Rent vs. Buy: The Pros & Cons of Buying a Home in Colorado
After years of renting a space in Colorado, you might be thinking of buying your first house instead. And why not? If you’re proud to call Colorado home, why not put down permanent roots here? However, take some time to consider rent vs. buy pros and cons. Factors like your finances, lifestyle, career, relationship, and location will affect whether it’s best for you to buy or rent right now.
Lucky for you, we’re here to help you consider that decision with our pros and cons list below.
Rent vs. Buy in Colorado
Pros of buying a home
Make your home your own.
One of the best things about buying a home in Colorado, especially after you’ve been renting for years, is the creative freedom to make it your own. You can remodel rooms, change light fixtures, completely redo cabinets and countertops, and paint it whatever color you like.
When you rent, your options are usually very limited, which can make it feel like the space isn’t yours. And you want your home to reflect you. Having the freedom to do what you like with it can make you feel more connected to the house as well as the community.
Build your equity, not your landlord’s.
Equity is your interest in a home, the portion of your property that you truly “own.” You are the home’s owner of course, but if you borrowed money to buy your home, your lender also has an interest in it until the loan is paid.
Every time you make a mortgage payment towards your home, you earn equity. Your mortgage goes down, and your equity rises. When you rent, you’re building your landlord’s equity instead, which doesn’t really help your finances down the road. Plus, with a fixed-rate mortgage your payments stay the same, so you’re not surprised with a price hike like you might be with rent payments.
Cons of buying a home
Money for a down payment.
Finances can often hold you back from buying a home, especially since you usually need money for a down payment. Mortgage companies typically require you to put down 3% to 5% of the cost of the home as a down payment. However, there are plenty of financing programs and down payment assistance programs out there, run either by the Colorado Housing and Financing Authority (CHFA) or available nationally. Because of the abundance of options, we wouldn’t really call this a con.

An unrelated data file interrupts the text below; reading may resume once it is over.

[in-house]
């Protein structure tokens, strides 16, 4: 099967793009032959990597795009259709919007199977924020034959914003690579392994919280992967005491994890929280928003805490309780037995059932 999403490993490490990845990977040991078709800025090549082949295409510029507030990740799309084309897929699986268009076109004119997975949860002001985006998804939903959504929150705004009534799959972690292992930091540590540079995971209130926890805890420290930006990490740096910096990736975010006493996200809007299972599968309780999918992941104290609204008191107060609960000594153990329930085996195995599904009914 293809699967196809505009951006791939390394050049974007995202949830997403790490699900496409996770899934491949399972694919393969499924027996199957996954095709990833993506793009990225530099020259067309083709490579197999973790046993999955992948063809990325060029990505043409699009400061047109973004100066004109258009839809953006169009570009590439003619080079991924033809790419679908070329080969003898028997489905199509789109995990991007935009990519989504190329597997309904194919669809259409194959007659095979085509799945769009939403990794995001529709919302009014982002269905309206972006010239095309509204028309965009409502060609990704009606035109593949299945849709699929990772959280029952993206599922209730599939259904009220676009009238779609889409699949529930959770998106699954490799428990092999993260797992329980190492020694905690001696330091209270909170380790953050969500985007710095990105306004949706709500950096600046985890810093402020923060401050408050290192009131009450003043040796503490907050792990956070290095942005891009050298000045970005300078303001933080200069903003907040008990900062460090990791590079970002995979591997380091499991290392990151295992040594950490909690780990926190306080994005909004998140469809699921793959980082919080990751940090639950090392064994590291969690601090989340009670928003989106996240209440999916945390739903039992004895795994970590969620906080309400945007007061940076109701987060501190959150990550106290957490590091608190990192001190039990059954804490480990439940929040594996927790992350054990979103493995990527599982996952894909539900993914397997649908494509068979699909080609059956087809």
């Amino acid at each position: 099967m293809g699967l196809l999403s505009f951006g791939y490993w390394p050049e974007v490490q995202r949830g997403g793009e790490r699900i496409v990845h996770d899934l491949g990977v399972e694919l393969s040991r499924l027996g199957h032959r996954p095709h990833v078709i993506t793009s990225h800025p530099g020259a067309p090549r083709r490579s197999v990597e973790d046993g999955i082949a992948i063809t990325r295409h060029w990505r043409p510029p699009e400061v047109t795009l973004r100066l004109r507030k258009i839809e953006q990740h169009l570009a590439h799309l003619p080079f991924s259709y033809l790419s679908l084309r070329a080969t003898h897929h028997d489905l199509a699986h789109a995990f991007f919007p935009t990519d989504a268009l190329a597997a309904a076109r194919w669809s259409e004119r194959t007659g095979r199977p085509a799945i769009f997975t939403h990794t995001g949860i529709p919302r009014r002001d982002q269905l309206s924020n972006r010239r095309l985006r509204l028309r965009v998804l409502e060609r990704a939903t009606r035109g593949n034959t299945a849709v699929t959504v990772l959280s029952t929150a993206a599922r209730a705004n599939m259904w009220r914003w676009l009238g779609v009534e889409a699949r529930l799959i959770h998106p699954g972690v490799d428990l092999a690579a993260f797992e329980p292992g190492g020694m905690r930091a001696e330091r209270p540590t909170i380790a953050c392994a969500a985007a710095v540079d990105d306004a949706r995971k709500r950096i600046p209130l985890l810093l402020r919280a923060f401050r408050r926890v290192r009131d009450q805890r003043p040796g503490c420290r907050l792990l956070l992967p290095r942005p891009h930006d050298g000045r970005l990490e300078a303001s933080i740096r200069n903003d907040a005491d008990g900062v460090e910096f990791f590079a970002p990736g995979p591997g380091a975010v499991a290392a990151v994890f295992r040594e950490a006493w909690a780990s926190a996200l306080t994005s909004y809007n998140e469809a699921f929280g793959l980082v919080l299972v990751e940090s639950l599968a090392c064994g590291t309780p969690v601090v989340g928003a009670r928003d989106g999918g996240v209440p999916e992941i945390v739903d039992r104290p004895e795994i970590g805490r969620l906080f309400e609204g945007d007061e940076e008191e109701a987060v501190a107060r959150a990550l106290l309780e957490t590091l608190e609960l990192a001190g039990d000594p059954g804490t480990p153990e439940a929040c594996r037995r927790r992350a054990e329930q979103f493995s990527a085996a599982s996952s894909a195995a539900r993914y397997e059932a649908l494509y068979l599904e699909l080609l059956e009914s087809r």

It’s easier to qualify to rent a home or apartment, and it’s a less extensive process applying to rent. However, when you sign a rental agreement, it’s usually structured for a year only. Once the lease is up, there’s no guarantee you can renew and stay in that space.
Selling can be costly.
Selling a home can be a lot less exciting and more stressful than buying a home. You’re dependent on the market, and it usually requires months of preparation to make as much money as you can when you sell. You’ll also have to budget for any necessary repairs or updates to the home before you sell, as well as realtor fees, which range from 4% to 6% of your home price.
With renting, there’s more flexibility to pick up and move easily if you find a better place. However, rent prices have been rising for years. It can be tricky trying to plan how much you’ll need towards future rent payments.
Every system and structure in your home is your responsibility. If the heating and air conditioning stops working, if your water heater springs a leak, or if you notice your refrigerator needs to be replaced, it’s up to you to fix it. When you rent, your landlord usually takes care of maintenance issues, though it can be frustrating if they don’t get repairs done quickly or to your satisfaction.
If you’re the handy type, having maintenance responsibilities for your home isn’t really a con. You also have the freedom to pick your replacement appliances and choose who to hire to make repairs.
Rent vs. Buy: What’s the verdict?
Renting a home and buying a home each has its own advantages and disadvantages. If you’re not sure what your career, living situation, or finances will look like within the next year or two, it might be better to rent until you’re more stable.
However, if you know that Colorado is where you want to be and your life seems set for the long-term, investing in your own home makes more sense than renting. The benefits of buying a home far outweigh the benefits of renting: you put money towards a home that you truly own, you build equity, and you can put down roots in a neighborhood that you love.
When you’re ready to start house hunting in a community between Denver and Golden, come to West Line Village. West Line Village makes it easy to commute to work and experience the outdoors. Learn more about the West Line Village neighborhood now!